Clanton Police implement digital forensics program
New software allows Clanton Police Department to conduct its own digital forensics investigations.
The Cellebrite software was purchased after the department received grants totaling $9,000 from the U.S. Justice Department, and installed on an existing forensics computer maintained by Capt. David Clackley.
Clackley has also received specialized training in the area at the National Computer Forensics Institute in Hoover.
If police obtained a cell phone they thought could contain information relevant to a case, the phone is simply plugged into the computer, and the software provides access to photographs, text messages, call logs and other information.
Permission from the owner of the phone or a warrant would be required before any search.
Since the program went into service in late May, Clackley said it has proved useful in several instances.
The software has allowed police to find information about reported missing persons, and Clackley said he is working on a case of apparent exploitation of a child, in which cell phone data could make a difference.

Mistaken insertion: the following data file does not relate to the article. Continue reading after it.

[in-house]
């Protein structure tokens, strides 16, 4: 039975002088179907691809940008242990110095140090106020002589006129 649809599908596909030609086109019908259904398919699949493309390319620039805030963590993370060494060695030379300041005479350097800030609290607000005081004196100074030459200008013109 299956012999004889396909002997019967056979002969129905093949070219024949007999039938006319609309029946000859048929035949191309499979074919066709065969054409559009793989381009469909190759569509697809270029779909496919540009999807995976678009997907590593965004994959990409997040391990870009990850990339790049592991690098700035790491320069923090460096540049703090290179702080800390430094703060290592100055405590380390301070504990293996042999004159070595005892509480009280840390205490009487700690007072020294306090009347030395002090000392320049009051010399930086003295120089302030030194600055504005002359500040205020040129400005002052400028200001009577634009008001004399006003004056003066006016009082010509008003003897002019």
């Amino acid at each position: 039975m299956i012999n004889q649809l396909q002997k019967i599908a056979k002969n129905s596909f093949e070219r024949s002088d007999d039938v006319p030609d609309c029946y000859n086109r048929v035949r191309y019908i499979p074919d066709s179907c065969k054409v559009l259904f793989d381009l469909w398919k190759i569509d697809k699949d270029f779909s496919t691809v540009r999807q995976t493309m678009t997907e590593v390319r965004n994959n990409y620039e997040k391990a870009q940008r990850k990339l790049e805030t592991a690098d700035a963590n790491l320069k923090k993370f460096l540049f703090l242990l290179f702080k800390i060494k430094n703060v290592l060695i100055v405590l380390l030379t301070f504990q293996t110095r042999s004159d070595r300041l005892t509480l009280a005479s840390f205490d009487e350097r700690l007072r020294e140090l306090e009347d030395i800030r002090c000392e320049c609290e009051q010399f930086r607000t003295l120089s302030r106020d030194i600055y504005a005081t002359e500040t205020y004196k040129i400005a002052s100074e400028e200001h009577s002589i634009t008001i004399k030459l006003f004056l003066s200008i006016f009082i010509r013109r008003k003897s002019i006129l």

Before implementation of the program, a cell phone would be sent off to Montgomery to be processed, which could take as long as six weeks.
“At best, it was a trip to Montgomery and at least a week to get something back,” Clackley said. “Now, it’s hours.”
The amount of time saved is important even in cases that are not deemed urgent.
Other police agencies in Chilton County are likely to take advantage of CPD’s new capabilities and seek assistance with digital evidence collection in Clanton as opposed to somewhere farther away.
“It’s going to benefit everybody,” Clackley said.
The software includes a collection of cables and adapters that allows police to pull data off any kind of phone.
Depending on the type of phone to be searched, a certain adapter is used to plug the phone into the forensics computer. Shortly thereafter, the computer pulls up a report detailing what kind of information is on the phone.
Clackley can skip over information that would not be useful and focus on anything that might be relevant to a case.
“It does a lot of the work for you,” Clackley said.
And the computer contains a feature that ensures no changes are made to the files on the phone, so that there is no question about the findings being admissible in court.
Clackley stressed that the program is not used to “spy” on innocent residents but instead is simply a tool that can be used when police have obtained a phone and have reason to believe its contents would be relevant to a case.
And the program will not necessarily only be used to prove guilt. It can also be used to prove innocence and help someone avoid charges.
Digital evidence is increasingly important to law enforcement as file sharing among devices becomes more prevalent.
“It’s definitely a good addition,” Clackley said.